The other day I had a signal from something at 60000 feet that was only at some 25 mph. The speed was believable but have no way to know about altitude. Are some balloons equipped with ADS?
Yes some balloons do carry ADS-B transponders. The balloons that Google is using for its Project Loon definitely do, so it’s quite possible that others do as well. Google’s balloons have callsigns beginning HBAL followed by a number. They don’t appear to show up on Flightaware, but you can search for them on FR24 and Planefinder. They seem to be testing in quite a few locations around the world so you could have received one of those.
Google loon had two up in my area of MS/LA a few days ago. 60k doing 5-10 mph.
I tracked one (and tweeted about it) for an hour or so, 50k in altitude and meandering along at 36 - 38 knots.
From doing some balloon stuff with my son a few years ago, we were surprised at how stable the altitude was.
HBAL380 – off the West Coast around 38.445, -123.824
Correct Google HIBAL all have Adsb transponders,so that Google can track their patterns and to see if they are performing as they should,with positions,altitudes,speed and direction.
They are testing them to see how realiable they would be for internet connectivity in remote places and at 60,000 feet,out of the flight paths of most aircraft, and centrally located could cover a large area.
Interesting to watch. Especially in Google Earth view. There were three balloons clustered up off the coast of Peru a couple days ago. These seem to pop in and out of the various flight trackers, appearing then disappearing only to pop up again somewhere else.
They don’t appear to be using ADS-B out, but this is what some high school students are doing with balloons at Bishop, CA.
HBAL345 from dump1090-mutability:
BA107B [FR24] [FlightStats] [FlightAware]
Altitude: 50900 ft | 15505 m Squawk: n/a
Speed: 19 kt | 35 km/h RSSI: -34.1 dBFS
Track: 90° (East) Last seen: now
Position: 39.039°, -120.970°
FR24 shows track from off the coast of Baha California
HBAL345 was picked up by my receiver in Austin a few days ago. I think the easiest way to find them is to load up flightradar24.com and se a filter to show only items over 50000 feet. They’re not all tagged as balloons for some reason.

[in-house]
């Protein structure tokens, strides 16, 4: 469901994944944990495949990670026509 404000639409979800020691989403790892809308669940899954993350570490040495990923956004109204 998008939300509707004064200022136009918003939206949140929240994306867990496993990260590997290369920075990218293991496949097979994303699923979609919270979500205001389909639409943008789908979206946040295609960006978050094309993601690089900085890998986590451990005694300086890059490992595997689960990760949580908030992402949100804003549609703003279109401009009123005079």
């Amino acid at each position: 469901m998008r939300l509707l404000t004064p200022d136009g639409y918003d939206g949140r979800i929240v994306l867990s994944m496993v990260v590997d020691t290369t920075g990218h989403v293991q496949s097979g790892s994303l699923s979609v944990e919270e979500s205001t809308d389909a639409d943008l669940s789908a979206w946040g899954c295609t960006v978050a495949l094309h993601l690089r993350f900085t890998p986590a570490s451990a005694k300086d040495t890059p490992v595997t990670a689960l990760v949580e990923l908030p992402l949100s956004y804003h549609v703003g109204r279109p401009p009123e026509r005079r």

I see there are currently several off the coast of Peru.
glad you asked the question!
Science balloons - we’ll find out in a month or two when it becomes science balloon season here. I see them visually in the sky but I didn’t have my ADS-B up last fall to see if they had ADS-B transponders. They have some kind of tracking that you can follow on a website but I don’t know if that is some kind of GPS tracking telemetry system or if it’s ADS-B that is being used.
Hot Air Balloons - during the October Balloon Fiesta, I’ll have to see if some of the hot air balloons have ADS-B trackers on them or not. It would be really cool if some hot air balloons or some of the racing gas balloons have ADS-B trackers - I think it’s more probable the gas balloons would even though it would be easy to use that info to cheat in a race.
Science balloon season must be in full swing.
FlightRadar24 shows 10 HBAL’s concentrated near the Oregon/Nevada/Idaho border.
The U.S. seems to have a monopoly on these types of operations. The only other one I could find, worldwide, was a flight near Pisco, Peru.
I got one of these today, near Santa Fe, New Mexico
yes, a Google Project Loon balloon was floating over central and northern New Mexico this morning.
It’s the second Project Loon balloon that approached Albuquerque and I was not able to observe it visually. I wonder if they are not as big as I would think or maybe their color makes it harder to observe.
HBAL207 and HBAL177 seen meandering by at the corner of NW Nebraska/SW So Dakota this morning at ~62000 feet